Scalar’s new path + context navigation system
We’ve added a few navigational features to the Scalar reading interface this week. We hope you like them. We’d like to thank the generous folks at the NEH’s Office of Digital Humanities for making work on these features possible.
New Path Navigation
First, we’ve updated the ways readers can navigate backwards and forwards along a path. In addition to path navigation buttons located at the bottom of pages, readers can now access arrows in the wings that will direct them to content immediately preceding or following the current page in a path. Rolling over these arrows will also reveal the title and thumbnail for the content to which it links. Readers can, on a path of media, for instance, now get a preview of what’s next without leaving the current page.
New Context Navigation
Whether for research, collection building or some other purpose, Scalar books can be as expansive, complex and richly interconnected as one requires. Individual items in Scalar projects -pages, media, and annotations, among others- can, for instance, sit at the nexus of several pathways through a project. They can live in multiple contexts. A single page can reside on numerous paths, be tagged by multiple items, or both. Scalar is developed to make these complex interconnections legible to readers by offering a number of built-in visualizations for a book’s content.
Today we’re launching an interface element that makes these interconnections even more visible to readers: a new “Context” button. Clicking this button, located in the top-right of the page, reveals all paths within which the current item resides as well as all items that tag it. Links are provided to those tags as well as to the current page within other paths, allowing readers to treat those pages as akin to subway stations, getting on/off distinct, but related, narratives, arguments or collections (see figure below). The new “Context” button thus allows readers to better understand the multiple contexts within which the author has situated the current item and makes it easier for them to switch those contexts.
A representation of intersecting paths in Scalar. Left: red pages are the same page residing on multiple paths, as are the brown pages. Right: our new “Context” button allows readers to link to and from the same page on multiple paths.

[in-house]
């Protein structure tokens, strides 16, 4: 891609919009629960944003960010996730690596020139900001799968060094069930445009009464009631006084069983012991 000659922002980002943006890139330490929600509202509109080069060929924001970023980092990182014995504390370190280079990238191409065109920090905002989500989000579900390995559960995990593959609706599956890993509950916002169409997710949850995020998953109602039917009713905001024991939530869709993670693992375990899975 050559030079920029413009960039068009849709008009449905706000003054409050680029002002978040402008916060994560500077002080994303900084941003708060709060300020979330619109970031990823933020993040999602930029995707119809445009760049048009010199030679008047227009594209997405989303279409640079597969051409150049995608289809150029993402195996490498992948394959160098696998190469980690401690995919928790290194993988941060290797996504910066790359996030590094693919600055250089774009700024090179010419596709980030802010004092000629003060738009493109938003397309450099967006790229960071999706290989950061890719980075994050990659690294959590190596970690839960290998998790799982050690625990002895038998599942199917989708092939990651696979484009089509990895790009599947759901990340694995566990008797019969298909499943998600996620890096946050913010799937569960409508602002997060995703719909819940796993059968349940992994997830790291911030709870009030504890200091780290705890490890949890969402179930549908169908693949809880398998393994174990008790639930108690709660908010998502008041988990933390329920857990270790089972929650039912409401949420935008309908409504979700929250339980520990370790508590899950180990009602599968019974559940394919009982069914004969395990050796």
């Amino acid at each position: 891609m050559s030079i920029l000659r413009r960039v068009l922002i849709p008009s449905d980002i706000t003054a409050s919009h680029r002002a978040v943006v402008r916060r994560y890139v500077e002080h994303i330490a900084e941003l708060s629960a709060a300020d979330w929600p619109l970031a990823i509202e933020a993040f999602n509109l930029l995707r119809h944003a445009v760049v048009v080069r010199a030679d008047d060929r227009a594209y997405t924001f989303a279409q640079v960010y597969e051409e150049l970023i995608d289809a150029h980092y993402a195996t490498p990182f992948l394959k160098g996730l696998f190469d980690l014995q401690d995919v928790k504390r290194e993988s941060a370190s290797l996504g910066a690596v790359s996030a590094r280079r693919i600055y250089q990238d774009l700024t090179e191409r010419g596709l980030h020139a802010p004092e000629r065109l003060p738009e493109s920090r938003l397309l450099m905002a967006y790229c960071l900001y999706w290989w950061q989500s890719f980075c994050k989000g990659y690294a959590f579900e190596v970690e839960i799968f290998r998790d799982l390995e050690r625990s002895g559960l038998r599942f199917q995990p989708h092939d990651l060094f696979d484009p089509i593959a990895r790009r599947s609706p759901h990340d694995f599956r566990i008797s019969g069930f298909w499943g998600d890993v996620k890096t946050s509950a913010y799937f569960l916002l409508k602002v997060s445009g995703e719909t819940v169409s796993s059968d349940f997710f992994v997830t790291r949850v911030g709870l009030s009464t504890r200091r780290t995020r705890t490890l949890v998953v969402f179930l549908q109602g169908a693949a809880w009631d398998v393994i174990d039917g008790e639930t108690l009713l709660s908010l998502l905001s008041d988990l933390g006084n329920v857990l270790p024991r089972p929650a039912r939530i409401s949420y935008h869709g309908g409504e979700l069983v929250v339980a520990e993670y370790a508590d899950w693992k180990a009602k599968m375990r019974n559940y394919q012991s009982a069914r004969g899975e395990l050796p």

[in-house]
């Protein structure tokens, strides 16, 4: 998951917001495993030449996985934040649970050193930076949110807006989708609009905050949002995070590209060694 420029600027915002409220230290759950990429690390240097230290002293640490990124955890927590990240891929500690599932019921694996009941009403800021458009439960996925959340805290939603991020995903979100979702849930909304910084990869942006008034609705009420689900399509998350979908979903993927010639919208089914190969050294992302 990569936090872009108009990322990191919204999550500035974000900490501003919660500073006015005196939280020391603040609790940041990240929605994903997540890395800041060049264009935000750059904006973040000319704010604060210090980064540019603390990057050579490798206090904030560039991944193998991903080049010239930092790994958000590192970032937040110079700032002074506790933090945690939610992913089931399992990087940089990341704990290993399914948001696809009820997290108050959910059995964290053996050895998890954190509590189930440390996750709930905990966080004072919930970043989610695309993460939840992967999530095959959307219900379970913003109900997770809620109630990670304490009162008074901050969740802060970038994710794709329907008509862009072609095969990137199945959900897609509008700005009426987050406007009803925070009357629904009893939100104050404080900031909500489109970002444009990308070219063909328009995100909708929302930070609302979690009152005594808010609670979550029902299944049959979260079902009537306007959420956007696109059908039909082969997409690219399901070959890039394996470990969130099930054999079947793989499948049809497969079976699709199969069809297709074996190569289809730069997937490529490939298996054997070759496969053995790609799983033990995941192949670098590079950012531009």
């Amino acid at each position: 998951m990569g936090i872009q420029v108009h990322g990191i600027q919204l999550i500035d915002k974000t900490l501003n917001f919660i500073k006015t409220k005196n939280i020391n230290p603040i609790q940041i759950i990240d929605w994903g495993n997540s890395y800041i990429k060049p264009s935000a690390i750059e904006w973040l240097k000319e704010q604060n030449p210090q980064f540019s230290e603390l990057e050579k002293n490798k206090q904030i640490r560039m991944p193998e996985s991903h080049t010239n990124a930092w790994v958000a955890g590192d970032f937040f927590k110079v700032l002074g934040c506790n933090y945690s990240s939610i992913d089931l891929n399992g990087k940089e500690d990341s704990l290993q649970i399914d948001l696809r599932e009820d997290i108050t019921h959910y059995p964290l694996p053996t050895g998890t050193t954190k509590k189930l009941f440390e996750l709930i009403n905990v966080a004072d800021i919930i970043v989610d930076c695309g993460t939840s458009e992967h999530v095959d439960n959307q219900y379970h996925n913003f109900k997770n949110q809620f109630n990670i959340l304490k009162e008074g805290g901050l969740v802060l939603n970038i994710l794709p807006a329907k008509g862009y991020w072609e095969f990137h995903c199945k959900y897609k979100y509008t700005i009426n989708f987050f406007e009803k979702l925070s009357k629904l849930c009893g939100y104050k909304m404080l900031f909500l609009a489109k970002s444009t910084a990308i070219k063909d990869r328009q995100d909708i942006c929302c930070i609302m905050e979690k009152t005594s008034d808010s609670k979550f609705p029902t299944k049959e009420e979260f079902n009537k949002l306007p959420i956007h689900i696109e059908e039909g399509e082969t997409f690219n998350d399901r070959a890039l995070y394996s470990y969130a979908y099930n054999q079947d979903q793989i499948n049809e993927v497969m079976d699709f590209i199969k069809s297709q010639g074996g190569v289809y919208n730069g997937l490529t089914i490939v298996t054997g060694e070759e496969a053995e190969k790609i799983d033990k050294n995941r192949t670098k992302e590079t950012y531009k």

These new navigation features will not, by default, be turned “on” for already existing Scalar books. To enable the new features, simply head to the “Book properties” tab in your dashboard and set “Display navigation buttons in margins?” to “Yes.”
As always, please feel free to send us feedback on these new features or just drop us a note about how you’re putting them to use.
Scalar Webinars: Announcing Our Summer 2017 Schedule
The Alliance for Networking Visual Culture will offer another series of free online webinars this fall.
All webinars will feature our new interface, Scalar 2. Our “Introduction to Scalar” webinars will cover basic features of the platform: a review of existing Scalar books and a hands-on introduction to paths, tags, annotations and importing media. Our “Intermediate Scalar” webinars will delve into more advanced topics including the effective use of visualizations, annotating with media and a primer on customizing appearances in Scalar.
Our summer schedule will include four dates:
Introduction to Scalar: July 6, 4-6pm (PST)
Intermediate Scalar: July 27, 4-6pm (PST)
Scalar just got widgetized!
Scalar’s Grid Visualization Widget.
For those who have used our Google Map, Timeline, Media Carousel or Visualization layouts and thought to yourself “I’d love to have these interactive components smaller, further down the page and I’d like to reference them in my text just like I do with media”…we have a new feature for you: Scalar Widgets.
Generously funded by the NEH’s Office of Digital Humanities, widgets constitute our most substantial interface upgrade since the release of Scalar 2. Widgets allow one to add maps, timelines, visualizations, click-through media galleries, and stylish summaries of related content to Scalar pages using the same formatting options as with media. One can add each of these interactive components anywhere on a page; above, below or within any paragraph. One can also choose to link a widget to text in the main body, that is, to reference a map or timeline the same way one would reference an image or video in Scalar.
Click below to see each of our new widgets in action in our User’s Guide.
Just as with our layouts options, the maps, timelines, media carousels, visualizations and summaries all plot, arrange or otherwise display additional content from one’s Scalar project. So one can add a visualization of all the paths in a Scalar project just to the right of a paragraph discussing how best to navigate its structure. One can analyze the geographic dimensions of a video collection just above a map that plots the entire series according to shot location. Or, instead of referencing and analyzing a single image of an object, one can reference a click-through media gallery containing multiple images (and video) of that object from contrasting angles or within varying contexts.
Finally, we’ve not only widgetized the functionality of our most popular layouts we’ve also added some new features with our Card and Summary widgets. These two widgets allow one to insert descriptive sidebars or lists of items in a Scalar project. Both widgets display a thumbnail, description of, and link to those items with varying styles.
For step-by-step instructions see the new widgets in our User’s Guide.
We value your feedback as you begin to use these new features and would love to hear from you about the innovative ways you put them to use.